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by Kohnle D

(Tuberculosis Vaccine)

 

What Is Tuberculosis?

Tuberculosis, or TB, is a bacterial infection that typically targets the lungs. TB can also infect other areas of the body, such as the kidneys, spine, or brain.
TB is spread from the lungs of a person with TB through coughing. When a person coughs or sneezes, the bacteria travel into the air and may be inhaled by a person standing nearby. TB is most commonly spread through repeated contact, such as within a family. Short-term exposure can also cause TB.
At one point, TB was the leading cause of death in the United States. As treatments were developed, TB rates began to drop. Today, there are far fewer cases, but the disease is still present.
TB is still a major health problem throughout the world, particularly in Africa. People with AIDS also have a higher risk of getting TB.
Symptoms depend on where the bacteria have settled and grown in the body. The lungs are often infected. Symptoms of TB infection in the lungs include:
  • A cough that lasts three weeks or longer
  • Chest pain
  • Coughing up blood or phlegm
  • Weakness
  • Fatigue
  • Loss of appetite
  • Fever and chills
  • Night sweats
TB can usually be treated successfully with antibiotics. Without treatment, the disease can be fatal.
 


WHERE CAN I GET MORE INFORMATION?

Centers for Disease Control and Prevention
http://www.cdc.gov

The BCG World Atlas on BCG Policies
http://www.bcgatlas.org

 

References


Active tuberculosis. EBSCO DynaMed website. Available at: https://dynamed.ebscohost.com/about/about-us. Updated November 13, 2013. Accessed November 19, 2013.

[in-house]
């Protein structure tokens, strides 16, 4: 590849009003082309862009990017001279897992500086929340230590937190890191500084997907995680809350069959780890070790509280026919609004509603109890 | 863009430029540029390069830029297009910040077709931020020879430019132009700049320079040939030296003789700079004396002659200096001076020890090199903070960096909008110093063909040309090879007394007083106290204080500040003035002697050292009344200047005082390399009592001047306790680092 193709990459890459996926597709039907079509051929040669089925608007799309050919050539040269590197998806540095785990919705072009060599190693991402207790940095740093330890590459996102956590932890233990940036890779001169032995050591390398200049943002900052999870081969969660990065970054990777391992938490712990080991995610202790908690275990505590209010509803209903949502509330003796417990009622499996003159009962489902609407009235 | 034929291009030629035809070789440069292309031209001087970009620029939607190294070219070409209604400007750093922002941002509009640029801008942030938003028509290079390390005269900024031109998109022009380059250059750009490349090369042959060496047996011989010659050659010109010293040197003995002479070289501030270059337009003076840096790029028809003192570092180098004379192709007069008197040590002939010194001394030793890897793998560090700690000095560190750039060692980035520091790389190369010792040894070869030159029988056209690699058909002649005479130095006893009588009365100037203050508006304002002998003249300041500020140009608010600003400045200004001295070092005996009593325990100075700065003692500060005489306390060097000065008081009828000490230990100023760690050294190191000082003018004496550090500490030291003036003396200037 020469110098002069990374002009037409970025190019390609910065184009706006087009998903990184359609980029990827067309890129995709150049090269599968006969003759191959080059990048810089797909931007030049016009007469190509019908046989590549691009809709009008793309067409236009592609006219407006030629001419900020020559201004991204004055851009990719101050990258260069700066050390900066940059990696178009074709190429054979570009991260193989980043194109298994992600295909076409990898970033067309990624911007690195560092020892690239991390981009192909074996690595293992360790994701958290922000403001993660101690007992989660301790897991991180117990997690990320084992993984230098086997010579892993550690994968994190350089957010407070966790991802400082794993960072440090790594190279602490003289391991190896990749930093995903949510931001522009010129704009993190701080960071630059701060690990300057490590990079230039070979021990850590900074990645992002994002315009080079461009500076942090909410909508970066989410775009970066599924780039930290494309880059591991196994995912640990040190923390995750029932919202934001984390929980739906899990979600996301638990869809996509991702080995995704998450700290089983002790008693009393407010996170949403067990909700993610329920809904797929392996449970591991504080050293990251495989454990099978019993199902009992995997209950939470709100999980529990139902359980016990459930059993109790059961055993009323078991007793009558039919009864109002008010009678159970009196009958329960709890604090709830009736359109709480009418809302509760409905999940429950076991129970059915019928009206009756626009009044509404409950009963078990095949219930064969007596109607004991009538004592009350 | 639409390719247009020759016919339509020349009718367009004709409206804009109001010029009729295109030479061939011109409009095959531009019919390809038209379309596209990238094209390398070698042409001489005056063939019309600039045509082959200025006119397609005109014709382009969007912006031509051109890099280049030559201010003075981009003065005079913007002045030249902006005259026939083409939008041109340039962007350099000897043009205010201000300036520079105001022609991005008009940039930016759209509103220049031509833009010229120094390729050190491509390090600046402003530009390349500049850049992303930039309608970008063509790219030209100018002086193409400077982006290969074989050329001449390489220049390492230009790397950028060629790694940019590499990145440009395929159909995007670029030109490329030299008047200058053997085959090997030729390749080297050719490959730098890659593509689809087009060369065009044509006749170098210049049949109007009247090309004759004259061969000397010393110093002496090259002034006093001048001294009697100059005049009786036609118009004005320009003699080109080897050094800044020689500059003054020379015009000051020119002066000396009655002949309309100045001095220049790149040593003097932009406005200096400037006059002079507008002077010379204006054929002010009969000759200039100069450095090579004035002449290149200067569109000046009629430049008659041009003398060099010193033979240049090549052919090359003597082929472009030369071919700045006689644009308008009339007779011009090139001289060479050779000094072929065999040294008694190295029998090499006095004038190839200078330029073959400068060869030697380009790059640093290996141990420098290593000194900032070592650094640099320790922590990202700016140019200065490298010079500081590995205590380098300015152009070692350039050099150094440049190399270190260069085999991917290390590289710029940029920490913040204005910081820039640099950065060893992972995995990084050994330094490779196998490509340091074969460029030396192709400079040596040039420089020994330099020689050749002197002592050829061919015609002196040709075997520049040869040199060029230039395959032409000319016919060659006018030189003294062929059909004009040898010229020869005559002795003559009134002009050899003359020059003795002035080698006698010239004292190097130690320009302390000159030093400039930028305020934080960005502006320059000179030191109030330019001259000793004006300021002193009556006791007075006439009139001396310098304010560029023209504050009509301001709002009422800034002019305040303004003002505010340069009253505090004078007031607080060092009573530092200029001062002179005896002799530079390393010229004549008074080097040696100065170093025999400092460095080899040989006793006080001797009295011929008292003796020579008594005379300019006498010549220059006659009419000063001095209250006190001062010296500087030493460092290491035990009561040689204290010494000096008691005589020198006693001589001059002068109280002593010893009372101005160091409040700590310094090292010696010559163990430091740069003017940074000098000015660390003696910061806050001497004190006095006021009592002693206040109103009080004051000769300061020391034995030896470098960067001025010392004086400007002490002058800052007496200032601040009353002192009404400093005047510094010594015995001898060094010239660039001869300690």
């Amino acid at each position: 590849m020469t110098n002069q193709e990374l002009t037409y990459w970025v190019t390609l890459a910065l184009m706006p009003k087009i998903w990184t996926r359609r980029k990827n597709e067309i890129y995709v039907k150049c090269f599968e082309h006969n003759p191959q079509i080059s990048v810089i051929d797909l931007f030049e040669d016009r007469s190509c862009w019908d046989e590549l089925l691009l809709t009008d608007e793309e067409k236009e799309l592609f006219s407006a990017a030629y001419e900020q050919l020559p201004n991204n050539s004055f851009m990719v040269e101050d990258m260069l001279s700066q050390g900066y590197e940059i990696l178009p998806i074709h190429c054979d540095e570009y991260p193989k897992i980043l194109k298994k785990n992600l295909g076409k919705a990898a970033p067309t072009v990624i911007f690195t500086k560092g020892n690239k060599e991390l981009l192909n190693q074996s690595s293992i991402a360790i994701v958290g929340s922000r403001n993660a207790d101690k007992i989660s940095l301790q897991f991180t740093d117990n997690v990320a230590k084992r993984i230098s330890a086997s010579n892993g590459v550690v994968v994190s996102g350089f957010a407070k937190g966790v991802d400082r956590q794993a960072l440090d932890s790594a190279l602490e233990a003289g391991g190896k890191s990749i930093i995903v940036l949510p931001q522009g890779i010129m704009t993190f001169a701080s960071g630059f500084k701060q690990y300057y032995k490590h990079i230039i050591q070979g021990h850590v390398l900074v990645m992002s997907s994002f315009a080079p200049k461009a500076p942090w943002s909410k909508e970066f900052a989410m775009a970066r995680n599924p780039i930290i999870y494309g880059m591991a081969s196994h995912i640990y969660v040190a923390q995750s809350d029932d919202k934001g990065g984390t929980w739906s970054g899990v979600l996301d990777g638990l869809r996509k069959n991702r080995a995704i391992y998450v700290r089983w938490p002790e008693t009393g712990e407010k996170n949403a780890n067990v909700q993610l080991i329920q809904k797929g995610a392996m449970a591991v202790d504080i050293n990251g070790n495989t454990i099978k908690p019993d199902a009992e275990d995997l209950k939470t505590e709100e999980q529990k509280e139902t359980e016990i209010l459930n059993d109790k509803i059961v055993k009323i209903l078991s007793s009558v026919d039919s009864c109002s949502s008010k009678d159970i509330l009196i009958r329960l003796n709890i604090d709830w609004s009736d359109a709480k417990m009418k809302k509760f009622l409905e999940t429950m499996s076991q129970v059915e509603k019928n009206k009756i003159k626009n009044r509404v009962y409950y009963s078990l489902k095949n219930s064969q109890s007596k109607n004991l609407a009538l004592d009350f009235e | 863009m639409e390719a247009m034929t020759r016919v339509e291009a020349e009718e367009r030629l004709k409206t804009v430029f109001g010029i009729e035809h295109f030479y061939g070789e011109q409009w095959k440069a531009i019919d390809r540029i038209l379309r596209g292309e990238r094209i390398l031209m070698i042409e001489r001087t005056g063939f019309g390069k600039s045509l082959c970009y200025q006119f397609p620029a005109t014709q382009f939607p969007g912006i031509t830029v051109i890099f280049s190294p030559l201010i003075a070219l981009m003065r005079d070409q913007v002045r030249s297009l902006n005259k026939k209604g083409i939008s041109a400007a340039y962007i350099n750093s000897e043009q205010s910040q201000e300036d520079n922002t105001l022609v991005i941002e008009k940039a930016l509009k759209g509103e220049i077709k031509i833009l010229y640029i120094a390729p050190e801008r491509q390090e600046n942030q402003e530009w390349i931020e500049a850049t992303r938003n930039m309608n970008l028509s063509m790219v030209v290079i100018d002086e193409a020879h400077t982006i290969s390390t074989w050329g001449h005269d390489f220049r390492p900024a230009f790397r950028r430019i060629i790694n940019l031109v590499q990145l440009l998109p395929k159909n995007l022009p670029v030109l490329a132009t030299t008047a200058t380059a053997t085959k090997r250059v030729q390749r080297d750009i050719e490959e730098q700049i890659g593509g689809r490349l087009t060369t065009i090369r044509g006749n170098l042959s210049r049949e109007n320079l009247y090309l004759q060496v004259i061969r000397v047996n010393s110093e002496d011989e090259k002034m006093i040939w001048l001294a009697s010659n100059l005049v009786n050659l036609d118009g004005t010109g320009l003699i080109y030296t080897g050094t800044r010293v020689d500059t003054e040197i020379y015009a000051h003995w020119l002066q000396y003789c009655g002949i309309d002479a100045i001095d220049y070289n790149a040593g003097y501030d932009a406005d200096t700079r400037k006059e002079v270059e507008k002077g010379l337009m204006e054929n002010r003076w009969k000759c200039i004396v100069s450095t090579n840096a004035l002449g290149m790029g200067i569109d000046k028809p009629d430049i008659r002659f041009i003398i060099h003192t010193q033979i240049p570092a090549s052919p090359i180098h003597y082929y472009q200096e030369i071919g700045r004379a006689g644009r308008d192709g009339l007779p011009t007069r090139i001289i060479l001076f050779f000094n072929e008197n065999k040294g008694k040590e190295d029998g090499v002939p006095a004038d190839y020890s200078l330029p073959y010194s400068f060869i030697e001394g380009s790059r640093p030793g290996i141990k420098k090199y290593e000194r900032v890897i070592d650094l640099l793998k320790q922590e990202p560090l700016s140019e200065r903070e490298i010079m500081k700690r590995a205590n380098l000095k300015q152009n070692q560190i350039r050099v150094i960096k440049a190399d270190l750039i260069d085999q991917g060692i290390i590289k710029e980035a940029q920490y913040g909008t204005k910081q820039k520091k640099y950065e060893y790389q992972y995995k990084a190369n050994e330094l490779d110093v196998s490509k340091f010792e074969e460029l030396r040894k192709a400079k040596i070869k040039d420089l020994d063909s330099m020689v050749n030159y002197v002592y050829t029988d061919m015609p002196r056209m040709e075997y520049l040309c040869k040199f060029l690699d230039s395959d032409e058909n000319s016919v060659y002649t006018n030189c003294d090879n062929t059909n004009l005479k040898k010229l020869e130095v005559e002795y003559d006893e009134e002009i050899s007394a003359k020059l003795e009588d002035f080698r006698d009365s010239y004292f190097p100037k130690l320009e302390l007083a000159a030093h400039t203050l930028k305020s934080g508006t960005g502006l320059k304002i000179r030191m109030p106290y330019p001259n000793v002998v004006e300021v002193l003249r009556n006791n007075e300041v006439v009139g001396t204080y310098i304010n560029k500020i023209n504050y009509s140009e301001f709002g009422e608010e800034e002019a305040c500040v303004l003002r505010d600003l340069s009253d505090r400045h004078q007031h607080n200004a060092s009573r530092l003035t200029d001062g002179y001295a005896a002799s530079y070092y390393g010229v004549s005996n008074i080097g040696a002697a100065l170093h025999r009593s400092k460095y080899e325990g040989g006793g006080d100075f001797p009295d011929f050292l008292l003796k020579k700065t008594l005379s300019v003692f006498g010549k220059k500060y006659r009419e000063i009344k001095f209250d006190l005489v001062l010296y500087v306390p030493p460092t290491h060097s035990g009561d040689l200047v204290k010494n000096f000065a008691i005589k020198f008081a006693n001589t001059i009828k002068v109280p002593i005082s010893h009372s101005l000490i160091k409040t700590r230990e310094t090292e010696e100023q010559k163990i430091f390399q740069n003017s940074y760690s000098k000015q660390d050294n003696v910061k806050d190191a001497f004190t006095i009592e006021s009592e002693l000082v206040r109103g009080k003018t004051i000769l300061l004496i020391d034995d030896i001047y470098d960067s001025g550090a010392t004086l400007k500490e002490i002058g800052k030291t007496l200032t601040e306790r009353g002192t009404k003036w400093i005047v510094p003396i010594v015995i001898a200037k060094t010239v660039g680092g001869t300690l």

Basic TB facts. Centers for Disease Control and Prevention website. Available at: http://www.cdc.gov/tb/topic/basics/default.htm. Updated March 13, 2013. Accessed November 19, 2013.


BCG vaccine. DailyMed website. Available at: http://dailymed.nlm.nih.gov/dailymed/lookup.cfm?setid=a83f0b99-9038-4c5a-aaac-8792b32838fe. Updated September 2012. Accessed November 19, 2013.


Kaufmann SH. Fact and fiction in tuberculosis vaccine research: 10 years later. Lancet Infect Dis. 2011;11(8):633-640.


Kaufmann SH, Hussey G, et al. New vaccines for tuberculosis. Lancet. 2010 Jun 12;375(9731):2110-2119.


Tuberculosis in children fact sheet. American Lung Association website. Available at: http://www.lung.org/lung-disease/tuberculosis/tuberculosis-in-children-fact.html. Updated March 2013. Accessed November 19, 2013.


Rouanet C, Locht C. Boosting BCG to protect against TB. Expert Rev Respir Med. 2010 Jun;4(3):339-348.


TB vaccine (BCG). Centers for Disease Control and Prevention website. Available at: http://www.cdc.gov/tb/topic/vaccines/default.htm. Updated August 14, 2012. Accessed November 19, 2013.

 

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